Sigma Chi Chi spends time at state prison

Members of Sigma Chi Chi spent some time in a Federal Correctional Institute in El Reno, Okla. after a weekend at Lake Tenkiller.
The criminal justice group was visiting the lake and the correctional institute as part of a college trip.
Sigma Chi Chi members arrived at Marval Family Resort, a cabin-style resort near Lake Tenkiller, April 16. The group went to listen to the lake game warden speak about the duties of a warden and the things that, as officers, they encounter in the park, such as drug abusers and unlicensed hunters. He also related the duties of game wardens to other law enforcement officials and described the requirements for becoming a park ranger.
“The educational value of the trip exceeded my expectations,” said club sponsor Cristy Mulanax. “The game warden showed a lot of professionalism.”
The members took part in a few outdoor activities during their stay at Lake Tenkiller. Several of the Sigma Chi Chi members fished in a trout stream, but among those that fished, Sigma Chi Chi member Mark Hartle was the only member that had any success.
“I caught probably the only two fish in the stream,” Hartle said.
The club members also made campfires, hiked and skipped rocks for fun.
“My favorite part of the lake was the trout stream. I built a fire and it was fun,” Mulanax said.
From Lake Tenkiller, the Sigma Chi Chi members went to El Reno Federal Prison to have a look at what goes on inside a medium security prison and how it is run. Part of the learning experience included conversations with white collar inmates, inmates who were arrested for non violent crimes such as money laundering and embezzlement.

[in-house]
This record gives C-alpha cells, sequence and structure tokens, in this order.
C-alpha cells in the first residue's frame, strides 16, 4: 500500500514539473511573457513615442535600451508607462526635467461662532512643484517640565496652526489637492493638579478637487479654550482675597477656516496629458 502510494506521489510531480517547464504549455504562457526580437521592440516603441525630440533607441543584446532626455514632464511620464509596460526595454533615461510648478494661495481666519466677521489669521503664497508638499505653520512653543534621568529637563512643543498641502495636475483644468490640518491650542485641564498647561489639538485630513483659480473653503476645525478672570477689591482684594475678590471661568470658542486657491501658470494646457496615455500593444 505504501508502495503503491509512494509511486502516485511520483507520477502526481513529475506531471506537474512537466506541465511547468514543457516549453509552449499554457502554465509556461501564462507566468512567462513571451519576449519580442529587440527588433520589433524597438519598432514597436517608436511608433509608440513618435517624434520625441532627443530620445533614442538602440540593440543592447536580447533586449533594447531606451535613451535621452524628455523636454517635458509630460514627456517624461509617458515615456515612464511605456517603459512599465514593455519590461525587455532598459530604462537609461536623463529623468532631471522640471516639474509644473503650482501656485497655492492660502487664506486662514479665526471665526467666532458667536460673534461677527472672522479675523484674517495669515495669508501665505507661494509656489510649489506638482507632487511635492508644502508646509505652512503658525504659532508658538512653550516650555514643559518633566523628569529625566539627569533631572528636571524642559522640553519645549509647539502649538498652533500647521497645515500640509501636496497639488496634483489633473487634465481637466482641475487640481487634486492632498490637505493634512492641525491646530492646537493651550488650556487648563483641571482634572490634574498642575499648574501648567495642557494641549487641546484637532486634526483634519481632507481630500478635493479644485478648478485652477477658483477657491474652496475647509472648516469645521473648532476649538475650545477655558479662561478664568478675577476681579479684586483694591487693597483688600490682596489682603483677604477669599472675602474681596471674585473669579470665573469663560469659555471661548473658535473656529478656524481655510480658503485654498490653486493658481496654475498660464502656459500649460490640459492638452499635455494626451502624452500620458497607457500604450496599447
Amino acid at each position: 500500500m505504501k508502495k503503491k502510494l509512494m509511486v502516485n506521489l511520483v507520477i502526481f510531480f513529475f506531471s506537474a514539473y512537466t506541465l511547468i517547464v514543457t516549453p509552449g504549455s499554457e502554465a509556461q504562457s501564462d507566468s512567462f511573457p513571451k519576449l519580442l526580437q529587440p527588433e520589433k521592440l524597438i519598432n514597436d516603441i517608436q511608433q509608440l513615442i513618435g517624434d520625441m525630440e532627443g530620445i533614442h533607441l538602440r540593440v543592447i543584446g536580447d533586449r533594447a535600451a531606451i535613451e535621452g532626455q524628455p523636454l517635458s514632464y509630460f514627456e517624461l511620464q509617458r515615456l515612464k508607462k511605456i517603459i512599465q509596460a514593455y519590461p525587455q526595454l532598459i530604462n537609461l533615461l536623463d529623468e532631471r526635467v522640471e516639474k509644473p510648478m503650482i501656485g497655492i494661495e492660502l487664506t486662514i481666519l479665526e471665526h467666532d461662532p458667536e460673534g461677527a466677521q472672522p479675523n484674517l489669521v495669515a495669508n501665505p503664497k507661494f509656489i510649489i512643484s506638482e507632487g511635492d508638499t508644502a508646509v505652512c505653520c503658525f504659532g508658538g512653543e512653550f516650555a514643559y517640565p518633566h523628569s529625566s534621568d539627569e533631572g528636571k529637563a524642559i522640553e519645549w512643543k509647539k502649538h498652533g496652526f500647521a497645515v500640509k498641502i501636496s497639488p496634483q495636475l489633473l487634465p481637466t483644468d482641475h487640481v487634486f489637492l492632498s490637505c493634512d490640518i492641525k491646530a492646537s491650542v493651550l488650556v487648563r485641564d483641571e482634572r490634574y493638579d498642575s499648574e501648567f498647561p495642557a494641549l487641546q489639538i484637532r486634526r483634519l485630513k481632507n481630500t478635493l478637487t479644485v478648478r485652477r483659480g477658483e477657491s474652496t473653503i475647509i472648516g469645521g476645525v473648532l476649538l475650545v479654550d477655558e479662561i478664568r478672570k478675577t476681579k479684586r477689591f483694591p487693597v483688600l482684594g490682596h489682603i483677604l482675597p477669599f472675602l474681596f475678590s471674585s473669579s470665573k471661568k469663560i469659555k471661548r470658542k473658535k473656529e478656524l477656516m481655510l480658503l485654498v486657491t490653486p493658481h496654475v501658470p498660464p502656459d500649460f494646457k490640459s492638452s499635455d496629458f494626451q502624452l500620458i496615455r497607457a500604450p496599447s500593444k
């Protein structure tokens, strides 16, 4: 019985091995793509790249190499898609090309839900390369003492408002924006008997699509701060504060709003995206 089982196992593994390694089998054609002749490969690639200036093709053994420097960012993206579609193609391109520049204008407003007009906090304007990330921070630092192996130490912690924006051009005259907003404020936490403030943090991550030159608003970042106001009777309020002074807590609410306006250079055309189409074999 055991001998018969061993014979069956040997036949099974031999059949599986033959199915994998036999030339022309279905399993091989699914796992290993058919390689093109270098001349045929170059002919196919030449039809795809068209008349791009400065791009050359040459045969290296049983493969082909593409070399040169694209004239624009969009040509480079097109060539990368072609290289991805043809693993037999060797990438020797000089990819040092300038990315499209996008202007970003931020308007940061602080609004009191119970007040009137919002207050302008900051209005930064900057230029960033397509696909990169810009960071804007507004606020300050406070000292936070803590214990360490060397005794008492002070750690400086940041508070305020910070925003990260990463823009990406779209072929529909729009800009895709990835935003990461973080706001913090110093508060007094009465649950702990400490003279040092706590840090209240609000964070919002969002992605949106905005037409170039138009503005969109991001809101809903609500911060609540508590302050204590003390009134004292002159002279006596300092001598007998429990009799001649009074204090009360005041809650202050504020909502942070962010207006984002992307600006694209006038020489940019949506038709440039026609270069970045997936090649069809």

The Sigma Chi Chi members said they felt that the atmosphere at the prison was very casual, due in large part to a very progressive warden. When club members asked why the inmates seemed so civilized, supervisor of the work camp Chris Adams told them, “If you treat them like animals, they will act like animals.”
Adams gave the club members the tour of the prison, which had a very campus-like layout. It had cells and living areas in most buildings, and many of the inmates qualified for the prisons work and education programs.
“I was amazed by how civilized the prisoners were,” said Sigma Chi Chi member Rowina Garcia. “They were taking classes at the prison and seemed very educated,”
The Sigma Chi Chi members returned to the college April 21.